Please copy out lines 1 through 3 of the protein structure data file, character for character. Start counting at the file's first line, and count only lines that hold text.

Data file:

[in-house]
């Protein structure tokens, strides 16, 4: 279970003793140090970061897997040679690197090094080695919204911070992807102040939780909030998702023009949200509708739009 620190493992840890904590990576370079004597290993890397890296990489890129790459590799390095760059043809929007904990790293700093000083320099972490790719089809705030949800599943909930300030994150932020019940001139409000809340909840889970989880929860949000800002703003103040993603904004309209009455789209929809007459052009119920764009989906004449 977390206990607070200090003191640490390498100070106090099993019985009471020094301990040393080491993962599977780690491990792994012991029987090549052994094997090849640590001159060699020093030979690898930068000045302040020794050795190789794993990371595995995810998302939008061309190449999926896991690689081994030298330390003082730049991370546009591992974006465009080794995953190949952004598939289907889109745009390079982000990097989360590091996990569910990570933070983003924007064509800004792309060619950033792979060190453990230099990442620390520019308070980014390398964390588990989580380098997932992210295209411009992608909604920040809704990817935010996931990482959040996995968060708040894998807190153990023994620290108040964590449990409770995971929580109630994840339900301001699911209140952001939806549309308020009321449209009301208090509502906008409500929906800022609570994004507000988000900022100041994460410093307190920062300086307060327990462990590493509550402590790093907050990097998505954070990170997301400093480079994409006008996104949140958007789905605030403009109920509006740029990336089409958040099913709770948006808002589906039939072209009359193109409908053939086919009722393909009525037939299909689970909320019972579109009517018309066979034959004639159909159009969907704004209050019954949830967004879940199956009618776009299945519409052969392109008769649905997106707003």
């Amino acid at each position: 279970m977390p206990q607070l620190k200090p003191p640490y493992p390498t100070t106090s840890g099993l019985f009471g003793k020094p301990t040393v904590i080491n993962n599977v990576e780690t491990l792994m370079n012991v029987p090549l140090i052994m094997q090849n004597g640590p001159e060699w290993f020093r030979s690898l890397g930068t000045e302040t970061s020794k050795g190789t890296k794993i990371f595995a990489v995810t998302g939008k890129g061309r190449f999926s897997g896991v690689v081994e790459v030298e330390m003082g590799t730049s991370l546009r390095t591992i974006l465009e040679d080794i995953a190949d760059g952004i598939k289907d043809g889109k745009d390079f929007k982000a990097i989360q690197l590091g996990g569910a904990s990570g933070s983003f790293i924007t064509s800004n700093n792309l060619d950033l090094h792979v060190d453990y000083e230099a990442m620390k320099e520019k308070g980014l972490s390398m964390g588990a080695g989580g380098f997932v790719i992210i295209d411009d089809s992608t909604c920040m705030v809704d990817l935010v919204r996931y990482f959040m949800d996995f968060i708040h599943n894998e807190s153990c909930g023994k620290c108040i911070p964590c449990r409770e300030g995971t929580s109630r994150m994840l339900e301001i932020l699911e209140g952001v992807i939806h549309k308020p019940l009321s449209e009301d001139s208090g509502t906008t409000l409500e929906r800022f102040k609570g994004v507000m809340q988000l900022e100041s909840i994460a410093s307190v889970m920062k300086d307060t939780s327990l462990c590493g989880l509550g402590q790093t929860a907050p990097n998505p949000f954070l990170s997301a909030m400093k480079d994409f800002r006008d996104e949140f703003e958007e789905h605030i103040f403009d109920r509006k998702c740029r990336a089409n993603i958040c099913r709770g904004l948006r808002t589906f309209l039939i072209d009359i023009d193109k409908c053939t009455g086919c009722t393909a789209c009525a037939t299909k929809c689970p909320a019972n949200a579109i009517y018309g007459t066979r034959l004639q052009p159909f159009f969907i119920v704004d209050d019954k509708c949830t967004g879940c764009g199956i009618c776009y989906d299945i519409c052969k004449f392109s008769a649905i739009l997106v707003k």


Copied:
[in-house]
């Protein structure tokens, strides 16, 4: 279970003793140090970061897997040679690197090094080695919204911070992807102040939780909030998702023009949200509708739009 620190493992840890904590990576370079004597290993890397890296990489890129790459590799390095760059043809929007904990790293700093000083320099972490790719089809705030949800599943909930300030994150932020019940001139409000809340909840889970989880929860949000800002703003103040993603904004309209009455789209929809007459052009119920764009989906004449 977390206990607070200090003191640490390498100070106090099993019985009471020094301990040393080491993962599977780690491990792994012991029987090549052994094997090849640590001159060699020093030979690898930068000045302040020794050795190789794993990371595995995810998302939008061309190449999926896991690689081994030298330390003082730049991370546009591992974006465009080794995953190949952004598939289907889109745009390079982000990097989360590091996990569910990570933070983003924007064509800004792309060619950033792979060190453990230099990442620390520019308070980014390398964390588990989580380098997932992210295209411009992608909604920040809704990817935010996931990482959040996995968060708040894998807190153990023994620290108040964590449990409770995971929580109630994840339900301001699911209140952001939806549309308020009321449209009301208090509502906008409500929906800022609570994004507000988000900022100041994460410093307190920062300086307060327990462990590493509550402590790093907050990097998505954070990170997301400093480079994409006008996104949140958007789905605030403009109920509006740029990336089409958040099913709770948006808002589906039939072209009359193109409908053939086919009722393909009525037939299909689970909320019972579109009517018309066979034959004639159909159009969907704004209050019954949830967004879940199956009618776009299945519409052969392109008769649905997106707003």
């Amino acid at each position: 279970m977390p206990q607070l620190k200090p003191p640490y493992p390498t100070t106090s840890g099993l019985f009471g003793k020094p301990t040393v904590i080491n993962n599977v990576e780690t491990l792994m370079n012991v029987p090549l140090i052994m094997q090849n004597g640590p001159e060699w290993f020093r030979s690898l890397g930068t000045e302040t970061s020794k050795g190789t890296k794993i990371f595995a990489v995810t998302g939008k890129g061309r190449f999926s897997g896991v690689v081994e790459v030298e330390m003082g590799t730049s991370l546009r390095t591992i974006l465009e040679d080794i995953a190949d760059g952004i598939k289907d043809g889109k745009d390079f929007k982000a990097i989360q690197l590091g996990g569910a904990s990570g933070s983003f790293i924007t064509s800004n700093n792309l060619d950033l090094h792979v060190d453990y000083e230099a990442m620390k320099e520019k308070g980014l972490s390398m964390g588990a080695g989580g380098f997932v790719i992210i295209d411009d089809s992608t909604c920040m705030v809704d990817l935010v919204r996931y990482f959040m949800d996995f968060i708040h599943n894998e807190s153990c909930g023994k620290c108040i911070p964590c449990r409770e300030g995971t929580s109630r994150m994840l339900e301001i932020l699911e209140g952001v992807i939806h549309k308020p019940l009321s449209e009301d001139s208090g509502t906008t409000l409500e929906r800022f102040k609570g994004v507000m809340q988000l900022e100041s909840i994460a410093s307190v889970m920062k300086d307060t939780s327990l462990c590493g989880l509550g402590q790093t929860a907050p990097n998505p949000f954070l990170s997301a909030m400093k480079d994409f800002r006008d996104e949140f703003e958007e789905h605030i103040f403009d109920r509006k998702c740029r990336a089409n993603i958040c099913r709770g904004l948006r808002t589906f309209l039939i072209d009359i023009d193109k409908c053939t009455g086919c009722t393909a789209c009525a037939t299909k929809c689970p909320a019972n949200a579109i009517y018309g007459t066979r034959l004639q052009p159909f159009f969907i119920v704004d209050d019954k509708c949830t967004g879940c764009g199956i009618c776009y989906d299945i519409c052969k004449f392109s008769a649905i739009l997106v707003k």